The UK government will announce that it will ban diesel and petrol cars and vans by 2040.
BBC has reported that the government will encourage a move towards electric cars in a bid to combat air pollution.
The first practical production of an electric car was actually built in the UK in 1884 by Thomas Parker. He had used his own specially designed high-capacity rechargeable batteries.
During the late 19th century and the early 20th century, electric cars were popular among the public. But they were slowly replaced when much-cheaper gasoline vehicles were introduced to the markets. It was only after 2008 when the market for electric vehicles started growing. This was due to two main reasons – there were concerns over growing oil prices and about the environment.
According to a World Health Organization report, 92% of the world’s population lives in places where air pollution exceeds safe limits. Many nations have established tax cuts and subsidies to promote electric vehicles. In the European Union, as of 2011, 15 member-states provided economic subsidies in varying degrees.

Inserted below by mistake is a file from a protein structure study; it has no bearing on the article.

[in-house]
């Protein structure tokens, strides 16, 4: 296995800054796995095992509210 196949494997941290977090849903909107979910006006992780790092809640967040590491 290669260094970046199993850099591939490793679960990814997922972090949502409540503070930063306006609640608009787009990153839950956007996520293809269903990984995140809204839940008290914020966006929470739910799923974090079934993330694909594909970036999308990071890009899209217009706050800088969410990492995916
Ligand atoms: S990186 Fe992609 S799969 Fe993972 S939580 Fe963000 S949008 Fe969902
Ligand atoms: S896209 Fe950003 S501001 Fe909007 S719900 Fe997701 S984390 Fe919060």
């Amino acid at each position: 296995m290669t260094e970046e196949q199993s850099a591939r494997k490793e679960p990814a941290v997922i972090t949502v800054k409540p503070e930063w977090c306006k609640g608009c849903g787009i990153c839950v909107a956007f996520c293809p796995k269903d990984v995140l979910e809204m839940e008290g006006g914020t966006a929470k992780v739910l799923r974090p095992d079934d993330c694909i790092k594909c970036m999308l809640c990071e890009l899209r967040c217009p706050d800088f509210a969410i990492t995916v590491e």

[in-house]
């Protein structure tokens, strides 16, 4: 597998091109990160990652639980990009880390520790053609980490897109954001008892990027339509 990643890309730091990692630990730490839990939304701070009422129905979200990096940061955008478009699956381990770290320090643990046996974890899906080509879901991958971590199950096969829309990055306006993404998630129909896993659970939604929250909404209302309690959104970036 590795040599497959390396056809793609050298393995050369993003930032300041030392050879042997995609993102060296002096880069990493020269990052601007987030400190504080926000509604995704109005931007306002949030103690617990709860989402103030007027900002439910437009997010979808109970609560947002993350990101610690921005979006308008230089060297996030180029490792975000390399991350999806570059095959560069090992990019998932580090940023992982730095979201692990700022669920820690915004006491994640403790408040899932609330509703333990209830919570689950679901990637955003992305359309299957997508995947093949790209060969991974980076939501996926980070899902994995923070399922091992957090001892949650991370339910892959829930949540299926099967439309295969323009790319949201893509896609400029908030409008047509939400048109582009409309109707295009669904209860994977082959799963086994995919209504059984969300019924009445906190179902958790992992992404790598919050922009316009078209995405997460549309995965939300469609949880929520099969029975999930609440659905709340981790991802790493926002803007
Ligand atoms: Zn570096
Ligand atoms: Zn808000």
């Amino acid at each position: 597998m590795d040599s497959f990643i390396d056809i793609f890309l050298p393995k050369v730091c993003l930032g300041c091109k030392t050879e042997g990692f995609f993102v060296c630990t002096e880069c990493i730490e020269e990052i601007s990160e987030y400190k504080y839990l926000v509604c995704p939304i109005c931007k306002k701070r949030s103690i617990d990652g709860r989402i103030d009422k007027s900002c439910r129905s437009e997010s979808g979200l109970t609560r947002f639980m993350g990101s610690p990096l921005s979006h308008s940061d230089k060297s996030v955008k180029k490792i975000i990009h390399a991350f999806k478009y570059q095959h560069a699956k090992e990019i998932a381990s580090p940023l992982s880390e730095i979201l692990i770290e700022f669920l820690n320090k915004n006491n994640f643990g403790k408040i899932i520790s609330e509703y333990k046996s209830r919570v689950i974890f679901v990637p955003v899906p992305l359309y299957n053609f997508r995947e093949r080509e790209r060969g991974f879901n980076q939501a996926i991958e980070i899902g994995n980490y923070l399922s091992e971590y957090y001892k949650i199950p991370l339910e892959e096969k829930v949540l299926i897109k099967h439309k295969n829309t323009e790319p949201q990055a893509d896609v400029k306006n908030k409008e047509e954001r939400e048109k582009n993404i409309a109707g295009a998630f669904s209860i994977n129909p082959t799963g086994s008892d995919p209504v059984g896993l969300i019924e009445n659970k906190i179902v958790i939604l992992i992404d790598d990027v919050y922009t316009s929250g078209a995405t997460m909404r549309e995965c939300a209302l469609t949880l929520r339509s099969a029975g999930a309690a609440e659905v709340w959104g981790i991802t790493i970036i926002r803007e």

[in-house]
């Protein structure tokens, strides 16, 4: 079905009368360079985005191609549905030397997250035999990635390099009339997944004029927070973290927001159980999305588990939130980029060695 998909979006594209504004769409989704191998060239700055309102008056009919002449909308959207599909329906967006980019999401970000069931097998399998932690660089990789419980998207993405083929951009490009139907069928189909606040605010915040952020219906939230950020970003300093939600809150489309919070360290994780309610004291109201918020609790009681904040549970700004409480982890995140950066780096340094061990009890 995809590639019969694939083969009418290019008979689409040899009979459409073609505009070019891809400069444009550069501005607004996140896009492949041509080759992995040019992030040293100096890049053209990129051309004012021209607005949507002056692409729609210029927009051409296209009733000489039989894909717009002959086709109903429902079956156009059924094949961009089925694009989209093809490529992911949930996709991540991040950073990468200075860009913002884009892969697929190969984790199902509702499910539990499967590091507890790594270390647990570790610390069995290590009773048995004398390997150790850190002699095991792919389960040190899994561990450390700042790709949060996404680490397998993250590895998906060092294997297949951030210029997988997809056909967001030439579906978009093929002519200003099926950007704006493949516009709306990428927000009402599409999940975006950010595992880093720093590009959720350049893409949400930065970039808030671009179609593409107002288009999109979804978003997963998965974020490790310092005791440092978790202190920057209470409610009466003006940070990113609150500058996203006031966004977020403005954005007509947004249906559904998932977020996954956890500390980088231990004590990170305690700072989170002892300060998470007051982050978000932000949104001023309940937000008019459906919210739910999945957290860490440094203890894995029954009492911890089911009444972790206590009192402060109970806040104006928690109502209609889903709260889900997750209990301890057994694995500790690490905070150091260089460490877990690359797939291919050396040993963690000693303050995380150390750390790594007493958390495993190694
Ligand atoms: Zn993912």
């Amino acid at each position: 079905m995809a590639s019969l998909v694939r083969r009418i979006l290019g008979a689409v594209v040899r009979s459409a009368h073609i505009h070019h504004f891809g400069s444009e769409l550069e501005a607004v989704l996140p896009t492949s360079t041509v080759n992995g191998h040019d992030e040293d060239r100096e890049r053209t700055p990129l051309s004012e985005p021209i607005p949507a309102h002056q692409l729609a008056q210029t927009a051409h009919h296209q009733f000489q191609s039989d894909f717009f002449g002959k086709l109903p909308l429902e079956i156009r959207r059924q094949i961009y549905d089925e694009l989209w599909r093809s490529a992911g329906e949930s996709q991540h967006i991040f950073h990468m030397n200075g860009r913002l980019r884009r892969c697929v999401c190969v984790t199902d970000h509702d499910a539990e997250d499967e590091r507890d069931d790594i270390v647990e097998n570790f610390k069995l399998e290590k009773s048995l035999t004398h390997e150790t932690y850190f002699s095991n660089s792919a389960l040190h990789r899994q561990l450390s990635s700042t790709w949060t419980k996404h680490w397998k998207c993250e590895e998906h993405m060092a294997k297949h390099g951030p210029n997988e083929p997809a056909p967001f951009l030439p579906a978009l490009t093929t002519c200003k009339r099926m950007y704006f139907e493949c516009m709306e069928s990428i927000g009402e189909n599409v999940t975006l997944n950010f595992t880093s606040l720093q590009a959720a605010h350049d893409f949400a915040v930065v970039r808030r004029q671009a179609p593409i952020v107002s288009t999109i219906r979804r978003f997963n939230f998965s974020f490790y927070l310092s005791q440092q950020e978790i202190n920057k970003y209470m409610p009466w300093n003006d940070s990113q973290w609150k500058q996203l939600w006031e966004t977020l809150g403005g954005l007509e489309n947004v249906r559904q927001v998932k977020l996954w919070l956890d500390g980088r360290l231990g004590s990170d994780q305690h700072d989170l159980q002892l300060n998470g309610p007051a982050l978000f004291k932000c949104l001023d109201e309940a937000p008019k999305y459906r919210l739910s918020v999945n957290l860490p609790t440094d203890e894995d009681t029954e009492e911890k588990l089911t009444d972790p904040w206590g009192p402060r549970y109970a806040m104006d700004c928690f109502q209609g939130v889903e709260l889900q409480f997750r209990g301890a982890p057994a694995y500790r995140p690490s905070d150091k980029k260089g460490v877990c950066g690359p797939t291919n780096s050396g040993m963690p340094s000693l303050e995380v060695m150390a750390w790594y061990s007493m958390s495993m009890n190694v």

Most electric vehicles use lithium-ion batteries.
In 2017, Volvo became the first car manufacturer to announce that from 2019, every new car in its range will have an electric power train. At the time Håkan Samuelsson, the company’s chief executive said, “This is about the customer. People increasingly demand electrified cars and we want to respond to our customers’ current and future needs.”
Earlier this month France also announced that it will be banning petrol and diesel cars by 2040.
The UK government will be unveiling its clean air plan alongside this ban to tackle air pollution. £255m funds will be provided to help councils to tackle emissions from diesel vehicles.
UK has been besieged by high levels of air pollution. It is reportedly responsible for 40,000 premature deaths annually. The government’s clean air plan has been highly anticipated for months but has seen multiple delays. The High Court ordered the government to furnish reasons for this delay in April 2017.
Our assessment is that UK and France have assumed leadership in ushering the growth of electric vehicles. It is also happening at a time when diesel car manufacturers like Mercedes and Audi have recalled millions of their diesel cars for upgrades (to decrease diesel emissions). Technology innovators like Tesla have also taken the lead in manufacturing electric cars. The industry is growing slowly yet surely. UK can benefit from both economically and environmentally in this process.